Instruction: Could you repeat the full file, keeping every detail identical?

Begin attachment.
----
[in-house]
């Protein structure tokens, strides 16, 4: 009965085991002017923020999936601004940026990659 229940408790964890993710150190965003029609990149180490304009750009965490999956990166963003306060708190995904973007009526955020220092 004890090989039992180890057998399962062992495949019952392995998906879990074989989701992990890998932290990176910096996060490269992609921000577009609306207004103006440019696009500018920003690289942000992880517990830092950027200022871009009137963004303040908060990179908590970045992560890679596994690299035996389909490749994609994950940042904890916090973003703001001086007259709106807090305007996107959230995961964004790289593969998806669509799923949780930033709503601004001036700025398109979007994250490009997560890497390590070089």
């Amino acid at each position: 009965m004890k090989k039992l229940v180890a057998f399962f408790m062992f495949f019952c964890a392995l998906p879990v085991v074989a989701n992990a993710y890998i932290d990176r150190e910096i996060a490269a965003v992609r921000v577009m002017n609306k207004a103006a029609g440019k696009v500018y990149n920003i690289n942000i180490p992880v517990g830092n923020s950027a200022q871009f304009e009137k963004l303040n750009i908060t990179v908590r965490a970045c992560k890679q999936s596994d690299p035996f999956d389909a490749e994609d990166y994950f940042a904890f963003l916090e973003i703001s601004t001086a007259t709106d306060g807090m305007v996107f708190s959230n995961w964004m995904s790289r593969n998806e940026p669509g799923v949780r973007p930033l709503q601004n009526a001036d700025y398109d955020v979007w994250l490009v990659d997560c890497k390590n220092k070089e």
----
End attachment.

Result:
[in-house]
């Protein structure tokens, strides 16, 4: 009965085991002017923020999936601004940026990659 229940408790964890993710150190965003029609990149180490304009750009965490999956990166963003306060708190995904973007009526955020220092 004890090989039992180890057998399962062992495949019952392995998906879990074989989701992990890998932290990176910096996060490269992609921000577009609306207004103006440019696009500018920003690289942000992880517990830092950027200022871009009137963004303040908060990179908590970045992560890679596994690299035996389909490749994609994950940042904890916090973003703001001086007259709106807090305007996107959230995961964004790289593969998806669509799923949780930033709503601004001036700025398109979007994250490009997560890497390590070089």
């Amino acid at each position: 009965m004890k090989k039992l229940v180890a057998f399962f408790m062992f495949f019952c964890a392995l998906p879990v085991v074989a989701n992990a993710y890998i932290d990176r150190e910096i996060a490269a965003v992609r921000v577009m002017n609306k207004a103006a029609g440019k696009v500018y990149n920003i690289n942000i180490p992880v517990g830092n923020s950027a200022q871009f304009e009137k963004l303040n750009i908060t990179v908590r965490a970045c992560k890679q999936s596994d690299p035996f999956d389909a490749e994609d990166y994950f940042a904890f963003l916090e973003i703001s601004t001086a007259t709106d306060g807090m305007v996107f708190s959230n995961w964004m995904s790289r593969n998806e940026p669509g799923v949780r973007p930033l709503q601004n009526a001036d700025y398109d955020v979007w994250l490009v990659d997560c890497k390590n220092k070089e």